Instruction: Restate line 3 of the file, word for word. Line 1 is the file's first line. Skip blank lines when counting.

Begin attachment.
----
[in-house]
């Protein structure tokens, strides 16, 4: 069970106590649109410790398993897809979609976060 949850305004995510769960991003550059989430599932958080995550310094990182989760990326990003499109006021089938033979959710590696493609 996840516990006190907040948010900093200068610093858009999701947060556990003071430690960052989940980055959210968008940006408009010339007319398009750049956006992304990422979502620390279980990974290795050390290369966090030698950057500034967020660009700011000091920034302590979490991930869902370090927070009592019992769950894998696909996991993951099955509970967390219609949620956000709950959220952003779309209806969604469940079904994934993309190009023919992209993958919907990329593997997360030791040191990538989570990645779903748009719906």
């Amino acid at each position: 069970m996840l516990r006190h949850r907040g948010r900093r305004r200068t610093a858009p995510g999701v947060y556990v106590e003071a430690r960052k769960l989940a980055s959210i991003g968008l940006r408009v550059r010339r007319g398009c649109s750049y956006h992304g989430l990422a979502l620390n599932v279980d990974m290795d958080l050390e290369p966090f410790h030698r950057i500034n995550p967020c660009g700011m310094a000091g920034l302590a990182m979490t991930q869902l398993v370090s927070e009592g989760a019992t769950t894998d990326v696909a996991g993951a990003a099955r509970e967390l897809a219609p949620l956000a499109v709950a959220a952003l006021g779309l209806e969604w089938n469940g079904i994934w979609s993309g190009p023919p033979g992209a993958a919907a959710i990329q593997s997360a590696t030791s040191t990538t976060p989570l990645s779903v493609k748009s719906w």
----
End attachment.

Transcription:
């Amino acid at each position: 069970m996840l516990r006190h949850r907040g948010r900093r305004r200068t610093a858009p995510g999701v947060y556990v106590e003071a430690r960052k769960l989940a980055s959210i991003g968008l940006r408009v550059r010339r007319g398009c649109s750049y956006h992304g989430l990422a979502l620390n599932v279980d990974m290795d958080l050390e290369p966090f410790h030698r950057i500034n995550p967020c660009g700011m310094a000091g920034l302590a990182m979490t991930q869902l398993v370090s927070e009592g989760a019992t769950t894998d990326v696909a996991g993951a990003a099955r509970e967390l897809a219609p949620l956000a499109v709950a959220a952003l006021g779309l209806e969604w089938n469940g079904i994934w979609s993309g190009p023919p033979g992209a993958a919907a959710i990329q593997s997360a590696t030791s040191t990538t976060p989570l990645s779903v493609k748009s719906w």